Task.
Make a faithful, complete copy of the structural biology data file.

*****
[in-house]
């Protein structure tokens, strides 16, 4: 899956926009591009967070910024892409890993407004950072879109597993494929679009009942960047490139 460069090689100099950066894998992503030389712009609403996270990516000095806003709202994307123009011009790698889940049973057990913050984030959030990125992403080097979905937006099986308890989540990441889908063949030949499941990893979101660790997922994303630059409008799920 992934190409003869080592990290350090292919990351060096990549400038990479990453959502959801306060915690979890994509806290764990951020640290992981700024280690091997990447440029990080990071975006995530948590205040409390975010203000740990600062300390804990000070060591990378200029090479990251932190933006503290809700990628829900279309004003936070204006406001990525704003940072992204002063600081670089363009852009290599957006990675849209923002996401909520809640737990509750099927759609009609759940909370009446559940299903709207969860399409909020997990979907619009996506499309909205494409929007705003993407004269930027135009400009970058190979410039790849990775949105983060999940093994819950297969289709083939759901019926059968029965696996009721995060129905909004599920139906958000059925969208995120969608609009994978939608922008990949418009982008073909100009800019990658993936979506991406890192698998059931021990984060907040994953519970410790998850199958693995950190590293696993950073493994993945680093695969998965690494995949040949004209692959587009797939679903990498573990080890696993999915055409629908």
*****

[in-house]
């Protein structure tokens, strides 16, 4: 899956926009591009967070910024892409890993407004950072879109597993494929679009009942960047490139 460069090689100099950066894998992503030389712009609403996270990516000095806003709202994307123009011009790698889940049973057990913050984030959030990125992403080097979905937006099986308890989540990441889908063949030949499941990893979101660790997922994303630059409008799920 992934190409003869080592990290350090292919990351060096990549400038990479990453959502959801306060915690979890994509806290764990951020640290992981700024280690091997990447440029990080990071975006995530948590205040409390975010203000740990600062300390804990000070060591990378200029090479990251932190933006503290809700990628829900279309004003936070204006406001990525704003940072992204002063600081670089363009852009290599957006990675849209923002996401909520809640737990509750099927759609009609759940909370009446559940299903709207969860399409909020997990979907619009996506499309909205494409929007705003993407004269930027135009400009970058190979410039790849990775949105983060999940093994819950297969289709083939759901019926059968029965696996009721995060129905909004599920139906958000059925969208995120969608609009994978939608922008990949418009982008073909100009800019990658993936979506991406890192698998059931021990984060907040994953519970410790998850199958693995950190590293696993950073493994993945680093695969998965690494995949040949004209692959587009797939679903990498573990080890696993999915055409629908």